Absent Christmas

In the small village just outside Siem Reap, Cambodia, you would never know that a major holiday like Christmas was overtaking store fronts, power aisles, and millions of minds and hearts half a world away.  There is no "holiday season" in this part of the world.  In fact, I could count on one hand the number of times we saw Christmas in Thailand and Cambodia.


We were out exploring the public transit system in Bangkok one day when we happened to arrive at a mall, purely by accident.  There was no inclination on our part to shop - we had packed very light and had almost no room to bring anything extra home.  However, we were a little hungry, so we sought out an ice cream store to satisfy our tummies and take a load off.  All of a sudden, we were surrounded by the world's most prominent luxury brands and the first signs of Christmas on the trip thus far.

Thailand and Cambodia are largely Buddhist countries, which is why Christmas does not have a foothold.  There are small christian populations, but it is the many tourists that come from Europe and North America who influence the stores and public places to pay homage to the season.


There were several places in the bustling tourist mecca of Siem Reap, gateway to Angkor Wat, where Christmas subtly appears.  Rick has a cutout of Santa just outside Genevieve's Fair Trade Market.  There was also garland strung up in the airport and a giant Christmas tree made of items made locally from wicker.  That was pretty much it.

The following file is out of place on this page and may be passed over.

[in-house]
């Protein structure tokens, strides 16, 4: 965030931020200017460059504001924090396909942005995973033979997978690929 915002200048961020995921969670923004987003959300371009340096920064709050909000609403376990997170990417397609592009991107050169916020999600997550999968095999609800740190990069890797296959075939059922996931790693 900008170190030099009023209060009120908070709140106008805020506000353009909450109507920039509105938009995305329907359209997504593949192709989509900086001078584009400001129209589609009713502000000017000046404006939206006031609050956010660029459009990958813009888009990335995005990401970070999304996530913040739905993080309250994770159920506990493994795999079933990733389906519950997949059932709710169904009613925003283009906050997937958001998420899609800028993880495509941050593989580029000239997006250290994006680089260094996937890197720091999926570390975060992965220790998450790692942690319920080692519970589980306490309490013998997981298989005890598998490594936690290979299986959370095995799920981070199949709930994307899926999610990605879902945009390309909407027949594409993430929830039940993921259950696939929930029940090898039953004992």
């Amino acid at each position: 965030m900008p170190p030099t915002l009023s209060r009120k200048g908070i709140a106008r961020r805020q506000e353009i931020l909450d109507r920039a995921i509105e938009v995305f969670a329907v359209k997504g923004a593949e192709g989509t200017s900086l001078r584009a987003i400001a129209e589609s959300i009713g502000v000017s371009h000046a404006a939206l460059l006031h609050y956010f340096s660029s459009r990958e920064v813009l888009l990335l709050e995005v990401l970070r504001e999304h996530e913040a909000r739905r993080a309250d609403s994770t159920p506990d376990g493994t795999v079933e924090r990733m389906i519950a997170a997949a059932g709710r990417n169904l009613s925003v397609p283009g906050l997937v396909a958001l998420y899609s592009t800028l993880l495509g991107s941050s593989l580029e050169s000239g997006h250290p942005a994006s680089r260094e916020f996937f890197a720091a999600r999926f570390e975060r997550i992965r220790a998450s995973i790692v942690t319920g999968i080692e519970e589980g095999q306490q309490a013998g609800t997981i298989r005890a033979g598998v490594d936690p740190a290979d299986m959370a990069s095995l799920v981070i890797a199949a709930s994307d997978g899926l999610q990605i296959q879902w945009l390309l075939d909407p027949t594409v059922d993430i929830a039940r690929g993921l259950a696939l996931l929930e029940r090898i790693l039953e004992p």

If I'm being honest, I didn't miss the commercial push of the Christmas season.  Its absence didn't matter.  The kindness, caring, love and hope which is the true foundation of Christmas was everywhere, as were smiles and signs of joy.


We've been home for four days.  Something felt missing as we caught up with our regular lives and I got back into the studio.  Five surprise Christmas presents have been created so far, with a handful more to come in the days ahead.  However, the spirit of Christmas, the sense of magic seemed missing in the house.  So, while Heather was out teaching yoga and Dylan was at rehearsal last night, Ben and I worked together to put up the Christmas tree and some decorations.

We have had no time to do Christmas cards or focus on gifts.  The three weeks in Asia required our complete focus.  But putting up the tree seemed to bridge the gap we were feeling between what was happening all around us here in our community and in our hearts.  The tree, its decorations and presence reminds us of the role of Christmas in our family and in our town.  It is a beautiful tradition that brings us all together - if not physically, then emotionally - around the magic and wonder that is Christmas, and the human caring that goes along with it.



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